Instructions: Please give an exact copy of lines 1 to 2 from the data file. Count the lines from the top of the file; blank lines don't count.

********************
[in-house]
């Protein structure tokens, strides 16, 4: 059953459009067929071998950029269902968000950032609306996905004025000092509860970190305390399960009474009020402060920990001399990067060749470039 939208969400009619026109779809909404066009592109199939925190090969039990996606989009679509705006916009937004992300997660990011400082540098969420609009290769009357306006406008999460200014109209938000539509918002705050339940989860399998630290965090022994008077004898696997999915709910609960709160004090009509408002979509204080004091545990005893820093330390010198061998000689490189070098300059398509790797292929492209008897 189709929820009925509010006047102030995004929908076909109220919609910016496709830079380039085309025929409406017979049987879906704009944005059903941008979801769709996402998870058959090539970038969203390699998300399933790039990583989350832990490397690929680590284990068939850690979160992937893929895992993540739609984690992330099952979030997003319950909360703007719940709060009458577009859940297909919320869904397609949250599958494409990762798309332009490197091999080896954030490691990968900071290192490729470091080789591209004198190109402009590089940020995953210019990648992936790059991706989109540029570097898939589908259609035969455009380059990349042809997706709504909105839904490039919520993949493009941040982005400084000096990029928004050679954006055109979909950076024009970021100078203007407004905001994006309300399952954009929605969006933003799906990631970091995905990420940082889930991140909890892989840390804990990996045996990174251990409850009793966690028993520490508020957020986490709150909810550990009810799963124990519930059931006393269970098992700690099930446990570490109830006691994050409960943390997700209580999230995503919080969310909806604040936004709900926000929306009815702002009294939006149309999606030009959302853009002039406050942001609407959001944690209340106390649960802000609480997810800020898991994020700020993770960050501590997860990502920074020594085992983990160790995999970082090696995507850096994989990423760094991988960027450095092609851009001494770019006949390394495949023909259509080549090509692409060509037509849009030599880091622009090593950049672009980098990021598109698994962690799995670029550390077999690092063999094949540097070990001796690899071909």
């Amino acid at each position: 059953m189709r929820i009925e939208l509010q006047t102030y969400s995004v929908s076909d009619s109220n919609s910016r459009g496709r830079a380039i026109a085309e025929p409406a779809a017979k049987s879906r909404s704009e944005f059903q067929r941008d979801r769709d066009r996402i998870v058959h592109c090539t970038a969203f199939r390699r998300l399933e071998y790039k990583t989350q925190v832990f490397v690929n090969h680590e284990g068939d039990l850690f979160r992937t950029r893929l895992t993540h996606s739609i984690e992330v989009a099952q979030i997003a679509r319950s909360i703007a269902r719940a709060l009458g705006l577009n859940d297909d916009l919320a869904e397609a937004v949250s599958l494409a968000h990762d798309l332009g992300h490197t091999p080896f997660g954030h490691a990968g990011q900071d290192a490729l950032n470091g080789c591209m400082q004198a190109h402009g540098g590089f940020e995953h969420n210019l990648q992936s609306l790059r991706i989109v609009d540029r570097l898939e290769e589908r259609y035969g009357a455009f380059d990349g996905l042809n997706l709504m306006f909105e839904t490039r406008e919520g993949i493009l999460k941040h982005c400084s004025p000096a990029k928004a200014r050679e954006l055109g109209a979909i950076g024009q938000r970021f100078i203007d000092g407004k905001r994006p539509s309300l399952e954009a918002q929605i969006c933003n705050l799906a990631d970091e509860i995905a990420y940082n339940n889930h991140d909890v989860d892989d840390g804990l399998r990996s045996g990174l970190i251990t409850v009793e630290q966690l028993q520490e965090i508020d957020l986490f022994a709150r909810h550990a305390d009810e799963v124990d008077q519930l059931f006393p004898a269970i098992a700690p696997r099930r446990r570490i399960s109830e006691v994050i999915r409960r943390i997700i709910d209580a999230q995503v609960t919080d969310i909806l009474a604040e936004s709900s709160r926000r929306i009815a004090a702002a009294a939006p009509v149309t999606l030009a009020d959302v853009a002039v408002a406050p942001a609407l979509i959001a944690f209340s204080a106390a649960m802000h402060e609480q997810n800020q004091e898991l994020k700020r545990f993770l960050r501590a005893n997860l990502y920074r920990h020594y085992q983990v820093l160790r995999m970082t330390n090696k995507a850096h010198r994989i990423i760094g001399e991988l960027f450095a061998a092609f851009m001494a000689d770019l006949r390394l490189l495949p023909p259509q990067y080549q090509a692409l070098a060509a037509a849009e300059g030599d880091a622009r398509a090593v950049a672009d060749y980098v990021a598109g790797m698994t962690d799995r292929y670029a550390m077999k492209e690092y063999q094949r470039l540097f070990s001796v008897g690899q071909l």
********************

[in-house]
């Protein structure tokens, strides 16, 4: 059953459009067929071998950029269902968000950032609306996905004025000092509860970190305390399960009474009020402060920990001399990067060749470039 939208969400009619026109779809909404066009592109199939925190090969039990996606989009679509705006916009937004992300997660990011400082540098969420609009290769009357306006406008999460200014109209938000539509918002705050339940989860399998630290965090022994008077004898696997999915709910609960709160004090009509408002979509204080004091545990005893820093330390010198061998000689490189070098300059398509790797292929492209008897 189709929820009925509010006047102030995004929908076909109220919609910016496709830079380039085309025929409406017979049987879906704009944005059903941008979801769709996402998870058959090539970038969203390699998300399933790039990583989350832990490397690929680590284990068939850690979160992937893929895992993540739609984690992330099952979030997003319950909360703007719940709060009458577009859940297909919320869904397609949250599958494409990762798309332009490197091999080896954030490691990968900071290192490729470091080789591209004198190109402009590089940020995953210019990648992936790059991706989109540029570097898939589908259609035969455009380059990349042809997706709504909105839904490039919520993949493009941040982005400084000096990029928004050679954006055109979909950076024009970021100078203007407004905001994006309300399952954009929605969006933003799906990631970091995905990420940082889930991140909890892989840390804990990996045996990174251990409850009793966690028993520490508020957020986490709150909810550990009810799963124990519930059931006393269970098992700690099930446990570490109830006691994050409960943390997700209580999230995503919080969310909806604040936004709900926000929306009815702002009294939006149309999606030009959302853009002039406050942001609407959001944690209340106390649960802000609480997810800020898991994020700020993770960050501590997860990502920074020594085992983990160790995999970082090696995507850096994989990423760094991988960027450095092609851009001494770019006949390394495949023909259509080549090509692409060509037509849009030599880091622009090593950049672009980098990021598109698994962690799995670029550390077999690092063999094949540097070990001796690899071909």